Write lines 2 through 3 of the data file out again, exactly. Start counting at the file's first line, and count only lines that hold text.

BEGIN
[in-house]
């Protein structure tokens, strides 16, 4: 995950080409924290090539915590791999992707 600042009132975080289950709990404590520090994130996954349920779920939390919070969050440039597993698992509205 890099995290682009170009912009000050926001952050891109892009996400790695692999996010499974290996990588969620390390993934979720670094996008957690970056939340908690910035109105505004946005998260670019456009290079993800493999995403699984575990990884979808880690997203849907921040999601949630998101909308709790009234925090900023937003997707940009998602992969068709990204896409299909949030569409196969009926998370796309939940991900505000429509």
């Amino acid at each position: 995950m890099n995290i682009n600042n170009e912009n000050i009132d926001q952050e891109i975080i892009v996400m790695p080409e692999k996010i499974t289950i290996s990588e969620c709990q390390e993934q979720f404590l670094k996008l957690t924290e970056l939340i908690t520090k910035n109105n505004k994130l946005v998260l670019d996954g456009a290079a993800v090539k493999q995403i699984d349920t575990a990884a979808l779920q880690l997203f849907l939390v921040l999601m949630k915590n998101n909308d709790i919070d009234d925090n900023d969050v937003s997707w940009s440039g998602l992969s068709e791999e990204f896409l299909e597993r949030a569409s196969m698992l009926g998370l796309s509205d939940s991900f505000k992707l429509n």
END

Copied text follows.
């Protein structure tokens, strides 16, 4: 995950080409924290090539915590791999992707 600042009132975080289950709990404590520090994130996954349920779920939390919070969050440039597993698992509205 890099995290682009170009912009000050926001952050891109892009996400790695692999996010499974290996990588969620390390993934979720670094996008957690970056939340908690910035109105505004946005998260670019456009290079993800493999995403699984575990990884979808880690997203849907921040999601949630998101909308709790009234925090900023937003997707940009998602992969068709990204896409299909949030569409196969009926998370796309939940991900505000429509």
């Amino acid at each position: 995950m890099n995290i682009n600042n170009e912009n000050i009132d926001q952050e891109i975080i892009v996400m790695p080409e692999k996010i499974t289950i290996s990588e969620c709990q390390e993934q979720f404590l670094k996008l957690t924290e970056l939340i908690t520090k910035n109105n505004k994130l946005v998260l670019d996954g456009a290079a993800v090539k493999q995403i699984d349920t575990a990884a979808l779920q880690l997203f849907l939390v921040l999601m949630k915590n998101n909308d709790i919070d009234d925090n900023d969050v937003s997707w940009s440039g998602l992969s068709e791999e990204f896409l299909e597993r949030a569409s196969m698992l009926g998370l796309s509205d939940s991900f505000k992707l429509n």